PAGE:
Guide to the Douglas Gunn Papers MS 220
Finding aid prepared by Jody ValenteCollection processed as part of grant project supported by the Council on Library and Information Resources (CLIR) with generous funding from The Andrew Mellon Foundation.
San Diego History Center Document CollectionNovember 7, 2011
1649 El Prado, Suite 3
San Diego, CA, 92101
Title: Douglas Gunn Papers
Identifier/Call Number: MS 220
Contributing Institution: San Diego History Center Document Collection
Language of Material: English
Physical Description: 0.25 Linear feet (1 box)
Date (inclusive): 1873-1889
Abstract: This collection contains information on Douglas Gunn who was the owner of the San Diego Union newspaper (1873-1886) and served as San Diego’s first mayor (1889-1891). It includes essays, speeches, correspondence, and information on Gunn’s business affairs.
creator: Gunn, Douglas
This collection is open for research.
The San Diego History Center (SDHC) holds the copyright to any unpublished materials. SDHC Library regulations do apply.
Collection processed by Jody Valente on November 7, 2011.
Collection processed as part of grant project supported by the Council on Library and Information Resources (CLIR) with generous funding from The Andrew Mellon Foundation.
Douglas Gunn Papers, MS 220, San Diego History Center Document Collection, San Diego, CA.
Douglas Gunn was born in Southern Ohio in 1841 to Dr. and Mrs. Lewis C. Gunn. He had three sisters along with a brother, Chester C. Gunn. The Gunn family moved from Ohio in 1852 and settled in Sonora, California. Douglas’ father, Lewis, was involved in the newspaper business and became editor of the San Francisco Times. In 1868, the Gunn family moved to San Diego. Initially Gunn served as a reporter and printer for the San Diego Union, and in June 1873 he purchased the newspaper interest from Edward Bushyhead, becoming the seventh owner. Gunn introduced the first steam printing press to San Diego, which greatly increased printing speed and efficiency. He served as the newspaper’s owner for thirteen years, selling it in 1886.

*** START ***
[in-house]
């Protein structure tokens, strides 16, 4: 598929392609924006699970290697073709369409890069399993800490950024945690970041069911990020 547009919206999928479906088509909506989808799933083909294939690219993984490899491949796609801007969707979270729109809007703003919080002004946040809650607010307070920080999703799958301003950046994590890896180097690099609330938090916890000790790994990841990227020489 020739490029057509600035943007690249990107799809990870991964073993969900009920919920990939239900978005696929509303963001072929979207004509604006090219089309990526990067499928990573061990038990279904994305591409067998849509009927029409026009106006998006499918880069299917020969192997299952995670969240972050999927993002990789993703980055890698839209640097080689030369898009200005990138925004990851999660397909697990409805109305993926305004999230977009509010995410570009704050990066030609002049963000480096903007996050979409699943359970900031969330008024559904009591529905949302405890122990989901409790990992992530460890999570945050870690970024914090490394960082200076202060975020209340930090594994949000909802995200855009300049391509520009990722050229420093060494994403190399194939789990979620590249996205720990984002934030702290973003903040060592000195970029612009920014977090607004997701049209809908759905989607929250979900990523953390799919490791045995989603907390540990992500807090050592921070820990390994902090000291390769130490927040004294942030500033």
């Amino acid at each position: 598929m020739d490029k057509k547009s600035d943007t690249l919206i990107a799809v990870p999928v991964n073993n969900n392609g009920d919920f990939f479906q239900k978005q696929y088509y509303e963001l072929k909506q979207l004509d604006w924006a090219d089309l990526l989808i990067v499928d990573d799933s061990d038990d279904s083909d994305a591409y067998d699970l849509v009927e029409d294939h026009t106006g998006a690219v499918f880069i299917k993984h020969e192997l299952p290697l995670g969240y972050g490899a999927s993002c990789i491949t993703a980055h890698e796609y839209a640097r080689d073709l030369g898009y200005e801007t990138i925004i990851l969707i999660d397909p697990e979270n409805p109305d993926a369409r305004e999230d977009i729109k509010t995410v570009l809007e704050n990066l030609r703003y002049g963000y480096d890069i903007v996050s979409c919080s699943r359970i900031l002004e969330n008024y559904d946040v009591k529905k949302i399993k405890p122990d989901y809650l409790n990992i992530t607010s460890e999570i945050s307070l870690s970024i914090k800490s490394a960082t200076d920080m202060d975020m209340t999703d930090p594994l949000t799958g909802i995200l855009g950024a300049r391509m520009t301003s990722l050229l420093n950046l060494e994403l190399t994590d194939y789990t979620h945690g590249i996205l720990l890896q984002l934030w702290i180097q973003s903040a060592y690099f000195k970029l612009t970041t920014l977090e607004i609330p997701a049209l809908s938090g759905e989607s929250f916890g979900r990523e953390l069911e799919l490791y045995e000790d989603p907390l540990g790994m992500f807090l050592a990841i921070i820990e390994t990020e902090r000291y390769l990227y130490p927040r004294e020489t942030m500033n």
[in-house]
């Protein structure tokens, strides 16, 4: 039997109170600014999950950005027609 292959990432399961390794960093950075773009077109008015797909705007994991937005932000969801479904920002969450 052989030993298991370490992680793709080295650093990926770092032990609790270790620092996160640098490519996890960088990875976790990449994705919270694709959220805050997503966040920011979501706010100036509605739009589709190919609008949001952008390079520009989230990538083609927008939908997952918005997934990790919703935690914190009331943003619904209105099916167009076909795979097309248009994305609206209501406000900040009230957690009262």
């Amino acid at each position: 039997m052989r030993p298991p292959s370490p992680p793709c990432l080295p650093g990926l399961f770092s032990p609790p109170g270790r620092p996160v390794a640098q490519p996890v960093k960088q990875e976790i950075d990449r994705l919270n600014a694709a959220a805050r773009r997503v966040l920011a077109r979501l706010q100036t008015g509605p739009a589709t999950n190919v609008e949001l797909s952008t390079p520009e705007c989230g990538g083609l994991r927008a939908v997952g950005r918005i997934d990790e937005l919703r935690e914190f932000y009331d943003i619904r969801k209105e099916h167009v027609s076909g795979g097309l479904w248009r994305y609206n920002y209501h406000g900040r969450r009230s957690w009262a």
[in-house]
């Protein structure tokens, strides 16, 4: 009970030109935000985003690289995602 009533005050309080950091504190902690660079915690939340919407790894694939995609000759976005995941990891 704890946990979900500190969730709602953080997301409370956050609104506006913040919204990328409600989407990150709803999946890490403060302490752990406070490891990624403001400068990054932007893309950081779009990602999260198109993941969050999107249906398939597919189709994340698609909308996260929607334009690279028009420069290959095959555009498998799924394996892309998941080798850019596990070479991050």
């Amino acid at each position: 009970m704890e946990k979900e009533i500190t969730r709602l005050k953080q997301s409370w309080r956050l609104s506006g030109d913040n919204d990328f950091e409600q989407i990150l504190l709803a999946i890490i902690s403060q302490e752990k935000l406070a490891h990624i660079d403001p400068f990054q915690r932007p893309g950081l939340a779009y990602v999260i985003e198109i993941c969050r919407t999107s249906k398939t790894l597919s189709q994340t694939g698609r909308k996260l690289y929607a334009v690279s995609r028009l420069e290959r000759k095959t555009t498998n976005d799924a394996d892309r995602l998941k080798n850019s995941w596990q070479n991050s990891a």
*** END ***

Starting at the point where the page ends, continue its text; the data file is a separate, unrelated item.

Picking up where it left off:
Gunn was involved in various aspects of San Diego civic affairs. He worked to promote the railway line that linked the Atchison, Topeka and Santa Fe system to San Diego and purchased interest in the rail line. He wrote several literary pieces on San Diego, including a Historical Sketch of San Diego, Picturesque San Diego and San Diego Illustrated. In May, 1886, a new city charter was adopted, which organized San Diego as a city of the sixth class . In December, 1888 fifteen freeholders were elected to frame a new charter and Douglas Gunn was one of the appointees. In 1889, he was elected the first mayor under this new charter and served until 1891. He passed away in 1891 from a heart condition.
The collection contains documents related to Gunn’s involvement in the newspaper, the railroad and the municipality of San Diego. Correspondence for the San Diego Union Newpaper includes letters from Charles Nordhoff, who worked as a New York journalist. Several letters mention the politician Horace Greeley, who served as the newspaper editor for the Jeffersonian in New York. Of particular interest is the sale of interest for the San Diego Union newspaper, signed by Edward Bushyhead.
Documents related to the railroad include a promissory note dated August 13, 1880 to E.W. Morse in the amount of one hundred dollars to connect the rail line with the Atlantic and Pacific Railroad. Once the railway connected to San Diego, Gunn invited various politicians and businessmen to a celebration of its completion. Correspondence declining the invitation to attend includes letters from: George Stoneman, Governor of California; Lucius G. Pratt, railroad representative; and E.F. Spence, Mayor of Los Angeles.
Various literary pieces written by Gunn are in the collection, including essays on the freedom of the press and the role of newspapers, and a copy of Gunn’s publication "A Historical Sketch of San Diego." Thank you letters acknowledge receipt of Gunn’s book "Picturesque San Diego" which he mailed as a gift to colleagues.
The collection also contains a number of speeches, including one that Gunn gave in 1887, making his endorsements for the upcoming city elections, and another that was given on the day of President Benjamin Harrison’s visit to San Diego in 1891.
Items in the collection are arranged by subject.
Subjects and Indexing Terms
Atchison, Topeka, and Santa Fe Railway Company.
Greeley, Horace, 1811-1872
Greely, Henrietta Hudson Cruger Nesmith
Harrison, Benjamin, 1833-1901
Nordhoff, Charles, 1830-1901
Stoneman, George, 1822-1894
San Diego (Calif.)
Speeches, addresses, etc.
Correspondence, 1888 January 2–1891 February 22